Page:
Call handlers at the Prudential received spa breaks as prizes for selling annuities – but they were not treating some customers fairly.

Sales-linked incentives were offered to staff and managers prior to 2013, but they may not have told customers they could shop around for a better deal.

An annuity is a regular pension income bought only once, and for life.

The Prudential has been fined nearly £24m for failures when selling them to people who did not receive advice.

The company has apologised to those affected and says it is paying compensation, which could total £250m.

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What is an annuity?

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Individuals save into a pension during their working life and so build up a pension pot.

At some point during the first years of retirement, they might use the money that they have saved to buy an annuity from an insurance company.

This is a transaction that occurs once, and only once.

An annuity is an annual retirement income that is paid to them for the rest of their life.

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The Financial Conduct Authority (FCA) said that between July 2008 and September 2017, Prudential’s so-called non-advised annuity business was focused on selling annuities directly to those saving for a pension with the company.

Firms are supposed to explain to customers that they might get a better rate if they shop around with other insurers and Prudential was aware that many customers could get a higher income in retirement by looking around, the FCA said.

The company did not make sure that customers were informed of that possibility, by failing to ensure call handlers’ documents were appropriate and not monitoring calls properly.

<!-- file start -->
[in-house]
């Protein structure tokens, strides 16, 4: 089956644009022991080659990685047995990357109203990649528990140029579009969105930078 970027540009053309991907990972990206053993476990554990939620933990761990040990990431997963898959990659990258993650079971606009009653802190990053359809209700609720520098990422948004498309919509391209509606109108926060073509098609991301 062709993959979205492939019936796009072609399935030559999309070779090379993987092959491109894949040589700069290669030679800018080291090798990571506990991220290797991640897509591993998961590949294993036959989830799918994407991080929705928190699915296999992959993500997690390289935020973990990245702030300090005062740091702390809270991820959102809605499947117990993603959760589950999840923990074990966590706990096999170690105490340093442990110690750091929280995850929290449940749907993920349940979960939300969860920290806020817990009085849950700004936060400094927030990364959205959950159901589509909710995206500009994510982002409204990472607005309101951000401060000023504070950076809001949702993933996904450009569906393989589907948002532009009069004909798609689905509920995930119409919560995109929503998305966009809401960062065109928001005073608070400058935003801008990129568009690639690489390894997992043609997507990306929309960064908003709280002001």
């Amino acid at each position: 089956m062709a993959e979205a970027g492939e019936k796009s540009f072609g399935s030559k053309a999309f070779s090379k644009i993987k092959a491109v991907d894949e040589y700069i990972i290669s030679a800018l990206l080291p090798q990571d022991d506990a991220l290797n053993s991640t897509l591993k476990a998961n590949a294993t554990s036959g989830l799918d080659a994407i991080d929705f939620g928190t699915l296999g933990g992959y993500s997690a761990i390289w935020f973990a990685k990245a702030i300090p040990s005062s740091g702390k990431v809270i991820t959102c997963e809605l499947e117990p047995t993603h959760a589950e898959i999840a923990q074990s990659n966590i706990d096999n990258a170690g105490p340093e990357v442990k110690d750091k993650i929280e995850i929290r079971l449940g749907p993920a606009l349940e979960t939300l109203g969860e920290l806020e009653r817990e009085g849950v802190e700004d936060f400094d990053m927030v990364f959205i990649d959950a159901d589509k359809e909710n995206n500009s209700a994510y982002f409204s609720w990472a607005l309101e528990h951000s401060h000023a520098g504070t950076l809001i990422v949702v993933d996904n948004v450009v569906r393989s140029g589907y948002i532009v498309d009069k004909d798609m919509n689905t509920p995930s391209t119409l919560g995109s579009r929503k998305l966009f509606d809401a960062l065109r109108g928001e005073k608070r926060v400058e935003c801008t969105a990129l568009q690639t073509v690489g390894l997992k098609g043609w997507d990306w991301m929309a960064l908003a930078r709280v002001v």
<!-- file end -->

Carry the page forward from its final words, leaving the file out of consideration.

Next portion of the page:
Before 2013, there were also bonuses of up to 40% and prizes of spa breaks and weekend holidays “which meant that call handlers might put their own financial interests ahead of ensuring fair customer outcomes”, the FCA said.

‘We are deeply sorry’

The company has now, so far, offered approximately £110m in compensation to 17,240 customers, including increases to some ongoing annuities.

That bill is estimated to rise to £250m, according to the FCA’s ruling.

A spokeswoman for the Prudential said: “We are deeply sorry for the historic failings in our non-advised annuity business and any detriment this has caused our customers. We are working hard to put this right and are on schedule to offer redress to the vast majority of affected customers by the end of October this year.

“Our systems and controls have been significantly strengthened in the past two years through a substantial investment in our business. Prudential no longer sells non-advised annuities to most of its customers, following a decision in February 2017 to refer customers to a panel of external providers rather than writing new annuity business.”

This article was originally published here